Avascular necrosis of the femoral head with segmental collapse.
Osteonecrosis (avascular necrosis/aseptic necrosis) occurs within the bone following loss of osseous blood supply. All cells within the area of aﬀected bone die away; initially the organic and inorganic matrix are unaﬀected. It commonly aﬀects patients in the third, fourth, or fifth decades of life.
The aetiology of osteonecrosis is still not fully understood and is likely to be multifactorial.
Factors thought to contribute to the disruption of the microcirculation include:
Trauma —leading to macro- and microvascular interruption
Intravascular coagulation and thrombotic occlusion of microcirculation
Extravascular compression (‘compartment syndrome’ within bone) secondary to raised intra-osseous pressures
Conditions associated with osteonecrosis include:
Caisson disease (dysbaric osteonecrosis)
High alcohol intake
Systemic lupus erythematosus (SLE)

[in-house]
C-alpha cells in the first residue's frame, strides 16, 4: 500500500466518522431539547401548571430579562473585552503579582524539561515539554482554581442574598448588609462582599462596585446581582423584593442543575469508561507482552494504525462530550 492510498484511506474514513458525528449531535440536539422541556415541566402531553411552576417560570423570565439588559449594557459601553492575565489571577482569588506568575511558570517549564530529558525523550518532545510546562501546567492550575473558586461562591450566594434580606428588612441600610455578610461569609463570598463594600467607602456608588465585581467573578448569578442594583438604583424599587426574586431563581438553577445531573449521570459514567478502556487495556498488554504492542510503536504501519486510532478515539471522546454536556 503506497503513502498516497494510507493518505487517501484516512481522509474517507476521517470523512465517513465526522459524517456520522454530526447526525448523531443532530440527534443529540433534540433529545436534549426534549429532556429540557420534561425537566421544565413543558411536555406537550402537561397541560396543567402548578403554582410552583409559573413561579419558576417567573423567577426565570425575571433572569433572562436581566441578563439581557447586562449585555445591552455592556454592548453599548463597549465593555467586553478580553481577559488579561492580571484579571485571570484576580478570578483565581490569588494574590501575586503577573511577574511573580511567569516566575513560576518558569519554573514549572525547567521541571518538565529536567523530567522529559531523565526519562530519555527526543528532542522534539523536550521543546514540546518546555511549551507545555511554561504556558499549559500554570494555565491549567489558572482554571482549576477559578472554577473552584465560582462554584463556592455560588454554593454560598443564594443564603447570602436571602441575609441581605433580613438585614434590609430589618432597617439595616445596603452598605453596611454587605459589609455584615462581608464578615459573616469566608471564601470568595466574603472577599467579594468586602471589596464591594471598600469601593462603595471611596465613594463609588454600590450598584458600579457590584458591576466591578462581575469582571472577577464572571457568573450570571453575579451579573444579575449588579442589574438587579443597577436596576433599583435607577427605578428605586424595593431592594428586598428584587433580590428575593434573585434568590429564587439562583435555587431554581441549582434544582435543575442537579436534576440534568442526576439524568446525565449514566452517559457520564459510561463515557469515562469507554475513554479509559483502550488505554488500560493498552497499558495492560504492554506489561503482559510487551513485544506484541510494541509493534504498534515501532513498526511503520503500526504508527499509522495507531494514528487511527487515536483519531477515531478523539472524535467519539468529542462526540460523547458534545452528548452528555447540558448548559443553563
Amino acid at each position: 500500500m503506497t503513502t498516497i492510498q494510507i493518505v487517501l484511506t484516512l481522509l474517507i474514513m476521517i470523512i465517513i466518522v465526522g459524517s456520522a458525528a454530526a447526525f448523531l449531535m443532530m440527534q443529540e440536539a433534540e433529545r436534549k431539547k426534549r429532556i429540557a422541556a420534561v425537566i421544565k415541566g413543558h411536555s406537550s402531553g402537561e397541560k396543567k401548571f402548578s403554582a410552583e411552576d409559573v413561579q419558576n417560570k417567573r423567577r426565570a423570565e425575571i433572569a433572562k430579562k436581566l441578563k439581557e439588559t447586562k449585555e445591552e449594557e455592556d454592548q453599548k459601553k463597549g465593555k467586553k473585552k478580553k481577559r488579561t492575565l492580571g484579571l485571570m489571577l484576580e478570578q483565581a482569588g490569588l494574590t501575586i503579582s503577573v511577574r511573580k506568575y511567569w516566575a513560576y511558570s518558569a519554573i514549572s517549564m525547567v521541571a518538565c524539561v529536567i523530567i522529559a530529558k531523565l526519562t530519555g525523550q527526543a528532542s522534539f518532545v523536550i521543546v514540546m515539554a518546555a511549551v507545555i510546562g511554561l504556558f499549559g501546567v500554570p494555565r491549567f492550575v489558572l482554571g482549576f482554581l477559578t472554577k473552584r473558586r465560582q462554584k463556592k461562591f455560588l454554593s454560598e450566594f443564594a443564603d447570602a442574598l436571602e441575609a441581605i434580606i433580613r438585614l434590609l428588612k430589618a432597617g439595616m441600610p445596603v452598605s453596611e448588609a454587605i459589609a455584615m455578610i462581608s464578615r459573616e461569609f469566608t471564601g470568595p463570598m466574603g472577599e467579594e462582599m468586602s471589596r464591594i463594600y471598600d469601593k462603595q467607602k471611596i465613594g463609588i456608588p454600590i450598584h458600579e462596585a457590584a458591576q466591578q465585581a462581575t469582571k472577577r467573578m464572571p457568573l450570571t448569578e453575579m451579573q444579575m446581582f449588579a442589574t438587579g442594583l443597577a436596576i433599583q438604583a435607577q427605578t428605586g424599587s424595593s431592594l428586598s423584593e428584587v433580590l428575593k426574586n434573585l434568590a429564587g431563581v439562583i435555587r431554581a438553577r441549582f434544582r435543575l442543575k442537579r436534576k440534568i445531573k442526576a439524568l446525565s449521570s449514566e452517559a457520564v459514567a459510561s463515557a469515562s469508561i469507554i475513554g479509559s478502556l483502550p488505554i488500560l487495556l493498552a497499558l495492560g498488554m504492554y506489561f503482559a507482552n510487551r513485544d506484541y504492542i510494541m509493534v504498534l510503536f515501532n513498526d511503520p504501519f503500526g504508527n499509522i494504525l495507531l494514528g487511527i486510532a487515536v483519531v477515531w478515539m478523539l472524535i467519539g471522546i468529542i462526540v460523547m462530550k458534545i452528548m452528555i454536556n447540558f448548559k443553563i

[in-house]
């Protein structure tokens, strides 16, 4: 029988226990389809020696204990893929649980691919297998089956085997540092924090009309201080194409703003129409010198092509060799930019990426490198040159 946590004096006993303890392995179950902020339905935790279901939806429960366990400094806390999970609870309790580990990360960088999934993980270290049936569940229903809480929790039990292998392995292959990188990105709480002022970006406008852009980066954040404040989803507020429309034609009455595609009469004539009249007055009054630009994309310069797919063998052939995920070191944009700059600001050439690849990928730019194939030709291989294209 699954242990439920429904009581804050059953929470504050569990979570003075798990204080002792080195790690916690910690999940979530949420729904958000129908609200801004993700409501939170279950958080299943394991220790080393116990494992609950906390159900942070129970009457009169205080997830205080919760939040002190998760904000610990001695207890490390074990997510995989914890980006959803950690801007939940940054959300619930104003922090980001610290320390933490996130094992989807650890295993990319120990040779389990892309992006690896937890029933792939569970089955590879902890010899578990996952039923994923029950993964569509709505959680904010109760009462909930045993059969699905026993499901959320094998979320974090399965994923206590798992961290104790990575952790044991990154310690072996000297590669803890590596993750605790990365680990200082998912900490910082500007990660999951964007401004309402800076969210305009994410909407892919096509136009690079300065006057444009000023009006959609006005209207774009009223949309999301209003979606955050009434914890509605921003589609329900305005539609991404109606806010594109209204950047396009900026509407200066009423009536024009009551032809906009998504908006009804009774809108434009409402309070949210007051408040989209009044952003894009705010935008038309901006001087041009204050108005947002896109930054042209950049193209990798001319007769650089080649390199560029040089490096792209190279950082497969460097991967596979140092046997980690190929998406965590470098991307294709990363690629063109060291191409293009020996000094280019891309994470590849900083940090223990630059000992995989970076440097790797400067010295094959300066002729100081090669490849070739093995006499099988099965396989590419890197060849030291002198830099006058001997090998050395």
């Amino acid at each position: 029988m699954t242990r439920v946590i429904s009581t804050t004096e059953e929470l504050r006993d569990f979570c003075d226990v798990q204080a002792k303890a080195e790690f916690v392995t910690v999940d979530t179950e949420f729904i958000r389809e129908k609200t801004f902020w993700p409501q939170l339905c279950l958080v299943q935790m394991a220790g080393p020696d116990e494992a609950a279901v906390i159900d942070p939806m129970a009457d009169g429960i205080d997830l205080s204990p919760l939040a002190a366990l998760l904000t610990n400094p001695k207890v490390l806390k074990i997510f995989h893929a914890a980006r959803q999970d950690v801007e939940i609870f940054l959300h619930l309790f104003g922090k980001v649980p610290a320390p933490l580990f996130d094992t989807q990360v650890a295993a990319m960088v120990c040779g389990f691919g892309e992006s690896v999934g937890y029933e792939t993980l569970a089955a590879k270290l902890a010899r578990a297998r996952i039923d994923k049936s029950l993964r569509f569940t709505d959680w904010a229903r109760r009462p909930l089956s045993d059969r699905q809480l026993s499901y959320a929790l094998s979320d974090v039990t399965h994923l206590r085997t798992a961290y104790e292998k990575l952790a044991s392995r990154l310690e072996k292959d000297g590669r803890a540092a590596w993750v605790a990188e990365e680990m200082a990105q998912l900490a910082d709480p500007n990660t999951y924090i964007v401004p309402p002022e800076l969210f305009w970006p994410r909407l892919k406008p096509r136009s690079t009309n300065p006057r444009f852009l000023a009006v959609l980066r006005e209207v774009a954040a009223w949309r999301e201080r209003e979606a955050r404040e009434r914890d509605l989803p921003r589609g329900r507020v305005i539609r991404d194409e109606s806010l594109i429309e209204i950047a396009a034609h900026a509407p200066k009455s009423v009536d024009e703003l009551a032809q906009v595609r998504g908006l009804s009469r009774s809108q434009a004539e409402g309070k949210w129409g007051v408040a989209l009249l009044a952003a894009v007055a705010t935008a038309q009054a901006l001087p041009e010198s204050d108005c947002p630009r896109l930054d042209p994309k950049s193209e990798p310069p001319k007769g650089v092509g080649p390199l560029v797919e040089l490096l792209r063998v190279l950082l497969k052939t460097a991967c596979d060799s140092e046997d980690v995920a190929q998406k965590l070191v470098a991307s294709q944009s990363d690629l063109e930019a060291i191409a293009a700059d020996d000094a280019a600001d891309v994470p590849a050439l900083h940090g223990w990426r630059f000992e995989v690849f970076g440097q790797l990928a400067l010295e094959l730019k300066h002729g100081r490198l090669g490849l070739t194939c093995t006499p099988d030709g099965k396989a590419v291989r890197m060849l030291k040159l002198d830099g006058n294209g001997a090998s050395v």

Haemoglobinopathy (sickle cell anaemia)
Other areas most commonly aﬀected are:
medial femoral condyle;
capitellum (Panner’s disease);
tarsal navicular (Kohler’s disease);
metatarsal head(Freiberg’s disease).
There are many classification systems described for osteonecrosis of the hip.
The Ficat and Arlet(1980) system describes X-ray appearances and is one of the most simple to use:
Stage 1: no bony changes seen on plain X-ray
Stage 2: sclerotic and cystic changes within the femoral head
Stage 3: subchondral collapse and distortion of the femoral head
Stage 4: secondary osteoarthritis with decreased joint space and articular collapse
The radiographs show Ficat and Arlet stage 4 changes. There is distortion and collapse of the femoral head. The lateral view illustrates the ‘crescent sign’ associated with subchondral collapse.
Treatment of early osteonecrosis of the femoral head aims to relieve pain and preserve the congru-ency of the hip joint. In the later stages of the disease arthroplasty procedures are usually required.Investigations used to help stage the disease include plain radiography, bone scans, and MRI.
Treatment for early stages (pre-collapse) may include:
Observation and analgesia
Treatment of any underlying medical conditions
Protected weight-bearing (little evidence)
Core decompression ± bone grafting or vascularized grafts
Treatment for later stages (post-collapse) may include:
Replacement arthroplasty (conventional total hip arthroplasty or resurfacing)